Of course, different individuals have different amounts of time and energy at their disposal; everyone has to live their life. Not everyone can
man the barricades be in the thick of every struggle. But there is a difference between having limited time and energy and using time and energy to throw darts or yawn theatrically at those of us who are using our energy to speak out.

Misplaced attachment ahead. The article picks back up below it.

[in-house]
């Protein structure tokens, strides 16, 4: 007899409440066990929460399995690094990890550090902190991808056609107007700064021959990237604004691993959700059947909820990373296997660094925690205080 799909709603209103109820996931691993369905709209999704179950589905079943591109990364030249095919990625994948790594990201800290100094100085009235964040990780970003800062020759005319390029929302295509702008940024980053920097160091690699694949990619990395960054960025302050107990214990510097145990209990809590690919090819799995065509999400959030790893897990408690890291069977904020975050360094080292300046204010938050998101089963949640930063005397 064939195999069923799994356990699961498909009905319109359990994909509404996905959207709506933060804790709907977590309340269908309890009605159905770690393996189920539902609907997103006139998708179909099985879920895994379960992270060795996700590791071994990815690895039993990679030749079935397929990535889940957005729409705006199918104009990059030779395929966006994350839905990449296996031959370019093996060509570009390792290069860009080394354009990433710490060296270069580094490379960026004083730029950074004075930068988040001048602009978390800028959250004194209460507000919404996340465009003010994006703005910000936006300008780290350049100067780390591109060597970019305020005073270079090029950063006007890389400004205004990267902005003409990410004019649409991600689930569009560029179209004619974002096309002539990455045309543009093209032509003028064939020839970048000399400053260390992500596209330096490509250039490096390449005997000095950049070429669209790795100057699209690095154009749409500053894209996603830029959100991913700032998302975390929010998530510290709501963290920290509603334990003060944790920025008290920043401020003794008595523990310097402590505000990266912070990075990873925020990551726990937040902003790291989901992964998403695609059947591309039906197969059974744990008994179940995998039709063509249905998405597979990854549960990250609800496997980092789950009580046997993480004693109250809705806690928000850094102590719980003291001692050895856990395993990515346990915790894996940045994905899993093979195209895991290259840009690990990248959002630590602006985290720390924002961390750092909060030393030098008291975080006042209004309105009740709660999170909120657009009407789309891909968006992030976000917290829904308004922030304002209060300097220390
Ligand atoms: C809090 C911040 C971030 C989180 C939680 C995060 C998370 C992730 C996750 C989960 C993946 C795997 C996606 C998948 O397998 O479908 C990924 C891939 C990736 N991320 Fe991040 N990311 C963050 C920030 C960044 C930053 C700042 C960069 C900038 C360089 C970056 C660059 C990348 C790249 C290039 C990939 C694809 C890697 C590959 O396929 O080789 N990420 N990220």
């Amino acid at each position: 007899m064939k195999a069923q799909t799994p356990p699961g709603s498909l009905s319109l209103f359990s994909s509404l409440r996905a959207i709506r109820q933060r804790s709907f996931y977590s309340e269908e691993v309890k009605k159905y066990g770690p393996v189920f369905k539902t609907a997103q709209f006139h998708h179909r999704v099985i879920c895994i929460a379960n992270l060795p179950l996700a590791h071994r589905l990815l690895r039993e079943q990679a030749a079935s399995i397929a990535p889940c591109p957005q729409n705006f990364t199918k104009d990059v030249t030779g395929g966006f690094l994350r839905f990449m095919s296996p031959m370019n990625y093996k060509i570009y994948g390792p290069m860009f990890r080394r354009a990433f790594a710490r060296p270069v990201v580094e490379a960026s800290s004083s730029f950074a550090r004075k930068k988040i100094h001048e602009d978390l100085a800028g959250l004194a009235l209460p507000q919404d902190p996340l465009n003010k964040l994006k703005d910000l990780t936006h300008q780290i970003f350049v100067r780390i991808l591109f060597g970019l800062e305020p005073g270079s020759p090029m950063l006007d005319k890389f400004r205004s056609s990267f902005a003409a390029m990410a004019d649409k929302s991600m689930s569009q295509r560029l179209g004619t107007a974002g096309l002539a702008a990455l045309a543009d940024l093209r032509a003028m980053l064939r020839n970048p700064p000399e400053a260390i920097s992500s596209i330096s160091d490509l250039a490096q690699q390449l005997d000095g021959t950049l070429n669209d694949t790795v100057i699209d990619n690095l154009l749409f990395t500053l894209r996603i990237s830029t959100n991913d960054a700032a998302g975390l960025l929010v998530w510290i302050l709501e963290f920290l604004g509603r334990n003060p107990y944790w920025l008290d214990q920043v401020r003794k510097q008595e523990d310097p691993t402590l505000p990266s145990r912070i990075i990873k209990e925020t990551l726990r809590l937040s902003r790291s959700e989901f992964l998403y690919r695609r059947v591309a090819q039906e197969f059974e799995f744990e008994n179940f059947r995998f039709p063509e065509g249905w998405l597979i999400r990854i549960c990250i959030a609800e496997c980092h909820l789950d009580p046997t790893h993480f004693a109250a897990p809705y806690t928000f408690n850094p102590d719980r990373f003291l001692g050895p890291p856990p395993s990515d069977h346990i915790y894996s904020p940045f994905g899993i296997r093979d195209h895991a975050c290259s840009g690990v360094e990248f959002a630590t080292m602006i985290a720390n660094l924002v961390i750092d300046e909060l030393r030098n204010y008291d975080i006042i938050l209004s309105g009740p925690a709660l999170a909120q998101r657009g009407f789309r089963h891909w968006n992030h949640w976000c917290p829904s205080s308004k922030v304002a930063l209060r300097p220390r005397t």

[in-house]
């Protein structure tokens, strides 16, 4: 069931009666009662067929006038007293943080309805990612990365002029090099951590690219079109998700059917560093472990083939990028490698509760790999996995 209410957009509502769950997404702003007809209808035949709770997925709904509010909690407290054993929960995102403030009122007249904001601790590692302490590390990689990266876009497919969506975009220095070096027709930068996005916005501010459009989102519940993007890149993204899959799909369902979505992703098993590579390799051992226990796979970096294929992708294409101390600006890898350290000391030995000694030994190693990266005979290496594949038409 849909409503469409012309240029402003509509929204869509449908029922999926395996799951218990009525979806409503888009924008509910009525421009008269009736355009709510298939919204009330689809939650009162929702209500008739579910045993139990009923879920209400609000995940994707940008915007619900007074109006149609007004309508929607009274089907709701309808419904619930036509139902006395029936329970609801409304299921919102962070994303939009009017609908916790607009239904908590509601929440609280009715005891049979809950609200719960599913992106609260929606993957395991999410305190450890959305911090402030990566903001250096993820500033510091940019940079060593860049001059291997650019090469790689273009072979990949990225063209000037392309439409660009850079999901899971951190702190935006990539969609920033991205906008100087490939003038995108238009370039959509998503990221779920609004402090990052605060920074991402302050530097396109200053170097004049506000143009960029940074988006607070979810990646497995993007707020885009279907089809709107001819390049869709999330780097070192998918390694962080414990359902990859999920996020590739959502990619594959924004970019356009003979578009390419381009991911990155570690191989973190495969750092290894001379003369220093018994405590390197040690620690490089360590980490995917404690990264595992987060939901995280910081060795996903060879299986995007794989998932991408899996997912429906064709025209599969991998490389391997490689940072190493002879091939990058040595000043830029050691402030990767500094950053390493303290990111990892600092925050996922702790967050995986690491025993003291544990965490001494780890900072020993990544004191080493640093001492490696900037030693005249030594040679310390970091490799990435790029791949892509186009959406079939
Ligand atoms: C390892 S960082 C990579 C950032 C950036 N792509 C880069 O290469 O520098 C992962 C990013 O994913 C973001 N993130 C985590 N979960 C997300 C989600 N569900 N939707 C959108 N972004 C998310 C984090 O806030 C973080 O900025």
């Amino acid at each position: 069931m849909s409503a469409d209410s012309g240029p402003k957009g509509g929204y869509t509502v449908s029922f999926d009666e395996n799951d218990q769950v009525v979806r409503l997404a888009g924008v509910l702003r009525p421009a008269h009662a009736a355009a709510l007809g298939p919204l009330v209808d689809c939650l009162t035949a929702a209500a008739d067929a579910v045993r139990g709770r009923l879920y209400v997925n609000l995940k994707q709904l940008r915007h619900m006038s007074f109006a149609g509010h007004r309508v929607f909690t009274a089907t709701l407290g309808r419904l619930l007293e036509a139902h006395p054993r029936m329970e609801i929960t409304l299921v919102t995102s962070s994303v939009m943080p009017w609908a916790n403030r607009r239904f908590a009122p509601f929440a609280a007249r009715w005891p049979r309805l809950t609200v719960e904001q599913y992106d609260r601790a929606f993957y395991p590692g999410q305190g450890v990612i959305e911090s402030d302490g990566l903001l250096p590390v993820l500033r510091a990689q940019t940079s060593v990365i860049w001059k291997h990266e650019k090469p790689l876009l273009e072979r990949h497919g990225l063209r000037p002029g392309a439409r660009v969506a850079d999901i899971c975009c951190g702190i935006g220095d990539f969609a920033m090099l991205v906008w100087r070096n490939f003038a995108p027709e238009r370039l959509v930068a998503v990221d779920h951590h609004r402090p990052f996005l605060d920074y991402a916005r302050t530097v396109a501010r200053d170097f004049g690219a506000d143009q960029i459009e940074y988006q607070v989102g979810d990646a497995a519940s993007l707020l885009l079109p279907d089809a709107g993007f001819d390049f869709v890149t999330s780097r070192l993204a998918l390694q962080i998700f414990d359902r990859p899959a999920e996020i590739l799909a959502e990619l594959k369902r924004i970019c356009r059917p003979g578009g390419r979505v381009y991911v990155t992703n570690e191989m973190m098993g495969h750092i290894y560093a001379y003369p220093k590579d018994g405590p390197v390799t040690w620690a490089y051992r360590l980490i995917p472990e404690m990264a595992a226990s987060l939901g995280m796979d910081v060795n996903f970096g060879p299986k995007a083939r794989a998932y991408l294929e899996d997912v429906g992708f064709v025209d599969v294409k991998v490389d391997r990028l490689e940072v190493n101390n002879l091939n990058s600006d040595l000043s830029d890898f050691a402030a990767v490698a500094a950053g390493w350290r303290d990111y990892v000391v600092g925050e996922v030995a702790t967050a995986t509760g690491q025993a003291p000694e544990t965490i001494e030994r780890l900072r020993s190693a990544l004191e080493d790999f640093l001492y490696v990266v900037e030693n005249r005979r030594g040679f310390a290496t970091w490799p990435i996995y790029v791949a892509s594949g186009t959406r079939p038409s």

So far most commentary on House Bill 279 I have seen focuses on the threat it poses to civil rights protections for LGBTQ persons in Kentucky. This threat is real, but it is by no means the only one. In fact, I believe that this bill’s proponents would only view this threat as an unintended benefit. I believe that its real target is to give religious individuals and organizations free rein to discriminate against women on religious grounds. Craft-store giant Hobby Lobby recently lost a Supreme Court appeal in which it sought to defy, on explicitly religious grounds, a federal mandate to provide insurance that covers emergency contraceptives. Closer to home, Catholic hospital chains in Kentucky and elsewhere have clashed with state and federal governments over their desire to deny their employees (whether Catholic or not) access to contraception. This bill lends an additional shield for Kentucky organizations who would seek to impose their religious beliefs on their employees.